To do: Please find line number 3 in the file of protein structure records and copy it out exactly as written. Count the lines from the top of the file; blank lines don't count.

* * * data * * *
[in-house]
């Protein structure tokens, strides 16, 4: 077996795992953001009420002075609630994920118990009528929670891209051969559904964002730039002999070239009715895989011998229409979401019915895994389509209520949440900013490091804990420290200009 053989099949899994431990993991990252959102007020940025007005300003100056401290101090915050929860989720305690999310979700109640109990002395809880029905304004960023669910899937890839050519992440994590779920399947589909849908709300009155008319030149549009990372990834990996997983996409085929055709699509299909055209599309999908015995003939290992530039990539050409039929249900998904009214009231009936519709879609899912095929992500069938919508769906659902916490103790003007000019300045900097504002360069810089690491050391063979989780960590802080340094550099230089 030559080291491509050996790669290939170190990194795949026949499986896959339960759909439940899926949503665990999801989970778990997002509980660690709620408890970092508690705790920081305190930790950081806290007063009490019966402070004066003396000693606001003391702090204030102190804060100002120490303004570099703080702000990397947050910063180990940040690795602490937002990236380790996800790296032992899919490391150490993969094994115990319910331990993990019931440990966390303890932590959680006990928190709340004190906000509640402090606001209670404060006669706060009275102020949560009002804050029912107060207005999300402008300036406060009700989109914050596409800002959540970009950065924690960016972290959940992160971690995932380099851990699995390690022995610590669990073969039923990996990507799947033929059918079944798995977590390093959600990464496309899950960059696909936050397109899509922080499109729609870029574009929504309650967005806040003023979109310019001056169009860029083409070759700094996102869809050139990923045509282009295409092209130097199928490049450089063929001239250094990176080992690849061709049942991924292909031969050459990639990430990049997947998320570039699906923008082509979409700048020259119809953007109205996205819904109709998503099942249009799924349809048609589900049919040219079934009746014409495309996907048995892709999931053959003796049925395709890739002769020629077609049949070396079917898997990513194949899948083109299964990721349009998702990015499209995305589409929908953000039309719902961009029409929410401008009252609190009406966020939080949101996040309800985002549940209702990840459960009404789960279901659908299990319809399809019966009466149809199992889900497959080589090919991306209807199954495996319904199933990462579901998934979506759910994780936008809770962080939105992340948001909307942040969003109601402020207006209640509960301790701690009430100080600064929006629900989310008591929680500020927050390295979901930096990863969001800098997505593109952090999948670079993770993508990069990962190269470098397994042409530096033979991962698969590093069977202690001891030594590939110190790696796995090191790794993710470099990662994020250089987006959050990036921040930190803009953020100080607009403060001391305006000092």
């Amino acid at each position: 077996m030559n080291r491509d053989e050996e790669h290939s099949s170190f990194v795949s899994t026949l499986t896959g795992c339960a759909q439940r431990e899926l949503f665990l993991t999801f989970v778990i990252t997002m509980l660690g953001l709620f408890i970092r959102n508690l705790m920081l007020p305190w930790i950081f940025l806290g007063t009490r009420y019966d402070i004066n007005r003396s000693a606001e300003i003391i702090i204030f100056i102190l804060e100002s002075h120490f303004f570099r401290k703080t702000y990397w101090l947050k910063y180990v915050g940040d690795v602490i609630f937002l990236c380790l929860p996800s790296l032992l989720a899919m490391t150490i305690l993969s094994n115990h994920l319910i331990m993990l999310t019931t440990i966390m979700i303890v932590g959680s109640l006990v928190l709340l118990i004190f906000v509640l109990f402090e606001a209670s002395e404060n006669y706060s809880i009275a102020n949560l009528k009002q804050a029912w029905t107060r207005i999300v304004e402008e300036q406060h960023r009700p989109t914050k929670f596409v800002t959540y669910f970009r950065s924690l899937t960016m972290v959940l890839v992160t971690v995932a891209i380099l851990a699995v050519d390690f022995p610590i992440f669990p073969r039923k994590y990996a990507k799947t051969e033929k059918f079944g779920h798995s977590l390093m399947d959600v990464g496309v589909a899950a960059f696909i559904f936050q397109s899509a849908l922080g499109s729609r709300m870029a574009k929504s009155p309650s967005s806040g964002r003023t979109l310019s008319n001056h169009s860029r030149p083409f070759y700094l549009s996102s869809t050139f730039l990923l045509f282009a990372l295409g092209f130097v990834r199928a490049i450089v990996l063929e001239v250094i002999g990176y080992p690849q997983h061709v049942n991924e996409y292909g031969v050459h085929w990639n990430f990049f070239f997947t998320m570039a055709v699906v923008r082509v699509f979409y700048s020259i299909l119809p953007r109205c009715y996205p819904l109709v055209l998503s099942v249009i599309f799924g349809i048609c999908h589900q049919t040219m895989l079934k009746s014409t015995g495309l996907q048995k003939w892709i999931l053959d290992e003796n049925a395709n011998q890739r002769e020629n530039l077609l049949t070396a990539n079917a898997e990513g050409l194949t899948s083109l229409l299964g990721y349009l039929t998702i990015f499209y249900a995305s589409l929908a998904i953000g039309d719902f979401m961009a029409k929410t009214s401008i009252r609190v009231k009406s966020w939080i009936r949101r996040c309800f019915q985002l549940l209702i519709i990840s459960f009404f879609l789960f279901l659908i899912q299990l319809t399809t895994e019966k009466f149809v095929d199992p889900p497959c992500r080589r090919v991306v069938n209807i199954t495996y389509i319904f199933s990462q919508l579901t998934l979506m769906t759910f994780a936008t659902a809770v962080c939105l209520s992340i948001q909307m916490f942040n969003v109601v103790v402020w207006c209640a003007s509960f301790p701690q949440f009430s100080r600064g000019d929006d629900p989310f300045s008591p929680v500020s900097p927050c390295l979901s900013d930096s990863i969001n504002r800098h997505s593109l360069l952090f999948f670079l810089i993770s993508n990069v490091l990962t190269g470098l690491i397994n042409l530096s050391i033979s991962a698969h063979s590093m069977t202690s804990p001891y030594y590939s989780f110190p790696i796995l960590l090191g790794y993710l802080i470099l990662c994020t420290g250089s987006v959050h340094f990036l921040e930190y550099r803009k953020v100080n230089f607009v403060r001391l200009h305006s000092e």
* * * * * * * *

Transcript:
């Amino acid at each position: 077996m030559n080291r491509d053989e050996e790669h290939s099949s170190f990194v795949s899994t026949l499986t896959g795992c339960a759909q439940r431990e899926l949503f665990l993991t999801f989970v778990i990252t997002m509980l660690g953001l709620f408890i970092r959102n508690l705790m920081l007020p305190w930790i950081f940025l806290g007063t009490r009420y019966d402070i004066n007005r003396s000693a606001e300003i003391i702090i204030f100056i102190l804060e100002s002075h120490f303004f570099r401290k703080t702000y990397w101090l947050k910063y180990v915050g940040d690795v602490i609630f937002l990236c380790l929860p996800s790296l032992l989720a899919m490391t150490i305690l993969s094994n115990h994920l319910i331990m993990l999310t019931t440990i966390m979700i303890v932590g959680s109640l006990v928190l709340l118990i004190f906000v509640l109990f402090e606001a209670s002395e404060n006669y706060s809880i009275a102020n949560l009528k009002q804050a029912w029905t107060r207005i999300v304004e402008e300036q406060h960023r009700p989109t914050k929670f596409v800002t959540y669910f970009r950065s924690l899937t960016m972290v959940l890839v992160t971690v995932a891209i380099l851990a699995v050519d390690f022995p610590i992440f669990p073969r039923k994590y990996a990507k799947t051969e033929k059918f079944g779920h798995s977590l390093m399947d959600v990464g496309v589909a899950a960059f696909i559904f936050q397109s899509a849908l922080g499109s729609r709300m870029a574009k929504s009155p309650s967005s806040g964002r003023t979109l310019s008319n001056h169009s860029r030149p083409f070759y700094l549009s996102s869809t050139f730039l990923l045509f282009a990372l295409g092209f130097v990834r199928a490049i450089v990996l063929e001239v250094i002999g990176y080992p690849q997983h061709v049942n991924e996409y292909g031969v050459h085929w990639n990430f990049f070239f997947t998320m570039a055709v699906v923008r082509v699509f979409y700048s020259i299909l119809p953007r109205c009715y996205p819904l109709v055209l998503s099942v249009i599309f799924g349809i048609c999908h589900q049919t040219m895989l079934k009746s014409t015995g495309l996907q048995k003939w892709i999931l053959d290992e003796n049925a395709n011998q890739r002769e020629n530039l077609l049949t070396a990539n079917a898997e990513g050409l194949t899948s083109l229409l299964g990721y349009l039929t998702i990015f499209y249900a995305s589409l929908a998904i953000g039309d719902f979401m961009a029409k929410t009214s401008i009252r609190v009231k009406s966020w939080i009936r949101r996040c309800f019915q985002l549940l209702i519709i990840s459960f009404f879609l789960f279901l659908i899912q299990l319809t399809t895994e019966k009466f149809v095929d199992p889900p497959c992500r080589r090919v991306v069938n209807i199954t495996y389509i319904f199933s990462q919508l579901t998934l979506m769906t759910f994780a936008t659902a809770v962080c939105l209520s992340i948001q909307m916490f942040n969003v109601v103790v402020w207006c209640a003007s509960f301790p701690q949440f009430s100080r600064g000019d929006d629900p989310f300045s008591p929680v500020s900097p927050c390295l979901s900013d930096s990863i969001n504002r800098h997505s593109l360069l952090f999948f670079l810089i993770s993508n990069v490091l990962t190269g470098l690491i397994n042409l530096s050391i033979s991962a698969h063979s590093m069977t202690s804990p001891y030594y590939s989780f110190p790696i796995l960590l090191g790794y993710l802080i470099l990662c994020t420290g250089s987006v959050h340094f990036l921040e930190y550099r803009k953020v100080n230089f607009v403060r001391l200009h305006s000092e």